The Internet is a packet-switched network whose nodes have an Internet protocol address (IP address). Each IP address consists of four numbers between 1 and 255, and dots separating each number; for example, 193.199.35.5. The first number refers to the topmost network level and the second number refers to the next level, etc. The routers of the Internet locate the correct receiver by its IP address. Since the Internet is a packet-switched network, no circuit is allocated for the connection. Instead, data is transmitted in packets from the sender to the receiver.

Each IP packet includes a header with the following information: a packet length, time to live (hop counter), protocol, a sender IP address, a receiver IP address, a sender port (application), among other things. The IP packet may carry the packets of a higher level protocol as a payload. Typical higher level protocols are the transmission control protocol (TCP) and the user datagram protocol (UDP).

When using TCP/IP the bytes (octets) have a sequence number.

Thus, a receiver node detects if one or more bytes are missing. Then it sends a retransmission request for missing bytes. In another protocol a receiver may send an acknowledgement as response to receiving bytes. UDP is in some cases an alternative to TCP/IP. UDP implements means to send datagrams without any control protocol. Therefore retransmission requests or packet acknowledgements are not used in UDP. For the same reason a sender cannot know whether a receiver has received the packets sent.

The world wide web (WWW or web) is an Internet-based, distributed hypermedia information system. The web pages are traditionally represented using hypertext markup language (HTML). HTML and its successor, extensible markup language (XML), are intended for forming structured documents to be interchanged in the web. Structured documents are searched for and read through software that is termed a browser. Hypertext transfer protocol (HTTP) determines how structured documents are transferred in the Internet.

As the Internet has become very popular, it has also been brought to mobile and wireless devices. Many of the prior art services presently in use are based on the global system for mobile communications (GSM) standard. General packet radio services (GPRS) and the universal mobile telecommunications system (UMTS) are third-generation mobile communication systems which will replace second-generation mobile communication sys- terns, such as GSM.

Wireless markup language (WML) is a formal language that allows the text portions of structured documents to be presented via a wireless network on wireless devices. WML is a part of wireless application protocol (WAP). WAP is similar to TCP/IP based protocols enabling Internet in wire- less devices.

In addition to TCP/IP and UDP packets, short messages are a method to transmit data from a client to an access point. GSM limits the length of short messages to 160 characters. Multimedia messaging service (MMS) is able to deliver larger messages in a reasonable time compared to SMS. The fixed limit will be replaced by an ability to not only transfer much larger text contents, and graphics, but also audio or video clips.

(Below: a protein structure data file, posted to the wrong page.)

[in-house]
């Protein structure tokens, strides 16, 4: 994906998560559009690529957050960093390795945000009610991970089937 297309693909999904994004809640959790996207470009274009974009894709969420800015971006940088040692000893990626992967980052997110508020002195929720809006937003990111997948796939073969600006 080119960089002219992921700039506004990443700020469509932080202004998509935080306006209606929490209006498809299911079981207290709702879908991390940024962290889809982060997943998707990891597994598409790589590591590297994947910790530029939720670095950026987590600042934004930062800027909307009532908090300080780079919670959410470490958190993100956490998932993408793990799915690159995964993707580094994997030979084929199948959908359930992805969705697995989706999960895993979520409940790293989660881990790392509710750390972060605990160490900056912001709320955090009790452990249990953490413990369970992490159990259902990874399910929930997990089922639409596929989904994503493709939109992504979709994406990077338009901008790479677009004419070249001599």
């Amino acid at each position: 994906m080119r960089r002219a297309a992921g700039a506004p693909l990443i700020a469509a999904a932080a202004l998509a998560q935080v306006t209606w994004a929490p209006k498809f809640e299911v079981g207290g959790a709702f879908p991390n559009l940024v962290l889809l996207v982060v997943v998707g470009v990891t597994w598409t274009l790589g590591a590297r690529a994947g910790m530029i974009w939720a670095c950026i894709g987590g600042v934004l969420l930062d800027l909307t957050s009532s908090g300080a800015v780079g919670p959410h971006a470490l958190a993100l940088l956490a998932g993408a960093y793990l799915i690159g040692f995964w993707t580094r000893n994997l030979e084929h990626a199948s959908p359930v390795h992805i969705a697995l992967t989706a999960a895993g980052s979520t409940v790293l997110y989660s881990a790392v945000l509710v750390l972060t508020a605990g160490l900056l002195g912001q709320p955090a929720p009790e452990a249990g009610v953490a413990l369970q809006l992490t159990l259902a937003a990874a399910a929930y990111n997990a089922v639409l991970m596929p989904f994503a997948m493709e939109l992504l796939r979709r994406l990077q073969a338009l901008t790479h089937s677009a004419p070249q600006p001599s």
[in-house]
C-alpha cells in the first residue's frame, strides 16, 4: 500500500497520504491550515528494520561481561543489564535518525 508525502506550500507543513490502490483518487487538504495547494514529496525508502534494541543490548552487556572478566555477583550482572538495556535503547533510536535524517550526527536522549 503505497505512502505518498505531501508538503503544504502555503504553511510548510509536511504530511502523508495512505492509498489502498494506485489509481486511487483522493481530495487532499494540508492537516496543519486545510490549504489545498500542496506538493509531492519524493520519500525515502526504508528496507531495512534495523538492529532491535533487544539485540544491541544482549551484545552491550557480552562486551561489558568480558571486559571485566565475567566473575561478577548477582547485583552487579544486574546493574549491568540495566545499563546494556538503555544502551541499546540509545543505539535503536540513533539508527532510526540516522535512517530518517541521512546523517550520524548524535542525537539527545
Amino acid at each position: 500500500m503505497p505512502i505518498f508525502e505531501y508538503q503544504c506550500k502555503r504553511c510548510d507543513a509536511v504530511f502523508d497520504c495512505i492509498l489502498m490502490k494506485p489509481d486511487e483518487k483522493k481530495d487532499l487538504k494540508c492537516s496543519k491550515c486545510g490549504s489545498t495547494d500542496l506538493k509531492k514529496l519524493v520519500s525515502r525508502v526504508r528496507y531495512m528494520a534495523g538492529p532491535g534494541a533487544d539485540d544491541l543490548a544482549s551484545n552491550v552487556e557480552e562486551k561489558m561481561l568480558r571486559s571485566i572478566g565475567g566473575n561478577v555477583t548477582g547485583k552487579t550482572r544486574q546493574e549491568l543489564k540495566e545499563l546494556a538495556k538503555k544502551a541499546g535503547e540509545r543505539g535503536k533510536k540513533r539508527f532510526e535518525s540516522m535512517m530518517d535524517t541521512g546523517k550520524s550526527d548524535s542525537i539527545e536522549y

Thus, the access network may be a fixed network or a wireless network, such as a GSM, GPRS, or UMTS. Or the access network may be a wireless local area network (WLAN). Clients send data via the access net- work to a set of access points. Data may be located, for example, in a TCP/IP packet, an UDP packet, or in a short message. When a client is logged into a service and sends data to an access point, the data contains at least one reference address. The said reference address identifies a sender, a receiver, or a service. The reference address may be a fully qualified domain name (FQDN), or it may be an MSISDN number, i.e. a mobile subscriber integrated service digital network number.

Thus, data sent by a client may include one ore more reference addresses which are, for example, MSISDN numbers or fully qualified domain names. An e-mail address, such as Alfa@wiral.com, is one example of an FQDN, but there are also other types of domain names. The Internet consists of thousands of domains. Each domain has a domain name which is mapped to a certain IP-address. Several domain names may be mapped to the same IP-address. For example, domain names www.jypoly.fi and jkolamk.jkol.jypoly.fi are mapped to IP-address 193.199.35.1. Conversely, fully qualified domain names are unique, such as e-mail user names.

Domain names compose a hierarchical domain name system (DNS). The root of a DNS tree is nameless. Top-level domains are under the root: the original three-letter domains are .com, .net, .org, .edu, .int, .mil and .gov, plus two-letter top-level domains for each country. Under the top-level domains there are lower domains connected to the Internet. The Internet includes domain name servers mapping domain names to IP addresses.